- KISS is considered one of the loudest bands of all time.
Performing at great volume, musicians' ears are bound to a cruel ratio. As ability and audiences grow, earplug-less musicians are able to hear less and less of their work — like a painter whose vision muddles with each brushstroke.
For musicians, soldiers and others exposed to loud sound in the workplace, the damage is known as noise-induced hearing loss.
"What happens in most cases of noise-induced hearing loss, there are cells inside the ear that effectively die off in response to sound," Matthew Fitzgerald, an audiology expert at Stanford University, told the San Antonio Current.
The issue hits real close to home for Fitzgerald, who said he suffers from a "mild case of tinnitus from a Dinosaur Jr. show back in the day."
Inside the ear, there are outer hair cells — responsible for quiet sounds — and inner ear cells, which transmit information to the auditory nerve connecting to the brain.
"So when you get a lot of noise exposure, in effect, [the cells] can start to die off," said Fitzgerald. "In some cases, they'll swell up and they'll explode." Damage can also occur at the neural level, where overexposure can fry the "synapses that connect your auditory nerves to the inner ear cells."
For musicians, the decision to not wear earplugs comes down to a combo of necessity and aesthetics. Unburdened by harmony, a drummer might be able to wear earplugs at all times. But Bianca Quiñones, at the front of SA punk quintet Amygdala, needs to hear at full capacity.
"For me, as a vocalist, it's hard to practice and play with earplugs," said Quiñones. "The other guys in the band are able to do that but I can't 'cause I'm closing my ears and I can't hear my voice and it just doesn't sound right to me."
Yet she's aware her decision came with consequences.
"It was when I started playing with them that I developed tinnitus pretty bad," she added. "If you're in a quiet room, you just hear constant noise. It could drive someone crazy if they don't get used to it."
Guitarist James Woodard pens blisteringly loud music for his instrumental/experimental metal outfit The Grasshopper Lies Heavy. At the album release show last year, Grasshopper's Sovtek stacks pulsed with enough wattage to make my fake tooth hurt.
"I like the band so loud that it's almost shaking your clothes," said Woodard. "That feels good to me. Cutting out frequencies with earplugs has always been a bummer. Standing in front of that wall of speakers, I want to ingest all that."
Over time, that ingestion takes its toll.
"After gigs, it's the worst," noted Woodard. "I'll hear multiple high frequencies ringing at the same time. Sometimes it's hard to sleep after a gig. Whenever it's quiet, I'll hear at least one tone. All high frequencies, no low frequencies."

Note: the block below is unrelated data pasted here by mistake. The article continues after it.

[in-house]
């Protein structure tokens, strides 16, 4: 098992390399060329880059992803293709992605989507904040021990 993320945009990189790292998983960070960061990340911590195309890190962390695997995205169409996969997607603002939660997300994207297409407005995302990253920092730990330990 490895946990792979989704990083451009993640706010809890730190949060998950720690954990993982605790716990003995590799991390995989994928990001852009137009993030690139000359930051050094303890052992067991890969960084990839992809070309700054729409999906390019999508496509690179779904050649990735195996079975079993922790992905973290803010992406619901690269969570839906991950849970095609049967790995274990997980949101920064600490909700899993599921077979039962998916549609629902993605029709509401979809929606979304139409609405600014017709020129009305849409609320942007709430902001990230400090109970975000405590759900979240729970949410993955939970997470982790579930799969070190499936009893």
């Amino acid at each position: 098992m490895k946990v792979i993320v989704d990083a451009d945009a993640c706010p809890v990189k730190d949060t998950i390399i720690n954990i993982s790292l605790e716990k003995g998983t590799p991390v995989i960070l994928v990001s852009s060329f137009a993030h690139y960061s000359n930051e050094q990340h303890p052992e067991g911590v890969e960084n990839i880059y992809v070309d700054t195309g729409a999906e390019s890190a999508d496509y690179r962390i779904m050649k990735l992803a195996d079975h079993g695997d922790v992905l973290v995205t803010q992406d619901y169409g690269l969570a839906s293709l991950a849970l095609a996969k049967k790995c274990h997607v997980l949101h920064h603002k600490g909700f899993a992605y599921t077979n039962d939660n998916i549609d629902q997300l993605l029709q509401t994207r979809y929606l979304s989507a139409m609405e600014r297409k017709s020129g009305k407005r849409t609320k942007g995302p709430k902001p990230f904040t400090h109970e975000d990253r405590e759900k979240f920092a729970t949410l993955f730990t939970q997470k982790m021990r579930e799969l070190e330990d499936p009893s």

Sound pressure is measured on the logarithmic decibel scale — so, an increase from 70dB to 80dB would sound about twice as loud. A conversational tone clocks in around 60dB and a whisper around 20dB. At the higher end, a shotgun blast clocks in at 160dB. Amplified by water, a blue whale call is a staggering 188dB.
The loudest sound that can be achieved on Earth's atmosphere is 194dB — above that, sound (presumably from a bomb, meteor or volcano) just registers as a shock wave.
In the rock 'n' roll arena, KISS and shoegaze lords My Bloody Valentine are considered the loudest bands of all time, with their concerts registering in the 130Db range.
- You’ve got just under two minutes at a KISS show before hearing damage can set in.
"As somebody who saw My Bloody Valentine, I believe it," said Fitzgerald.
The federal Occupational Safety and Health Administration allots a time amount one can be exposed to certain decibel levels before suffering damage. At 85 decibels, an ear can handle 16 hours before the threat of hearing loss. At 110 decibels, it's only 30 minutes. At a 130dB KISS concert, you've only got a minute and 53 seconds before permanent damage sets in — about half the length of "I Wanna Rock N Roll All Night."
Hearing damage begins as short-term loss and problems with pinpointing a conversation in a loud room. Over time, it can lead to more serious problems. According to a study published in March 2014, hearing loss is associated with higher rates of depression. Among elderly individuals, it has been associated with an increased risk of dementia.
Tinnitus is a particularly cruel symptom. After overexposure to loud sounds, you begin to hear a high whine in quiet settings — a ghost pain of sorts.
"The rate of depression with tinnitus is extremely high," said Fitzgerald. "There have been cases in the past where people have had their auditory nerves severed. So they're willing to go completely deaf in that ear in the hope that it will eliminate tinnitus."
For musicians and concert goers, the answer is simple: earplugs. The little foam solutions cut sound levels 15-30dB, depending on the quality and fit of the plug. But, like cigarette smoking or biking without a helmet, hearing damage is another convinience problem with a simple answer — ignored until you can't hear the question anymore.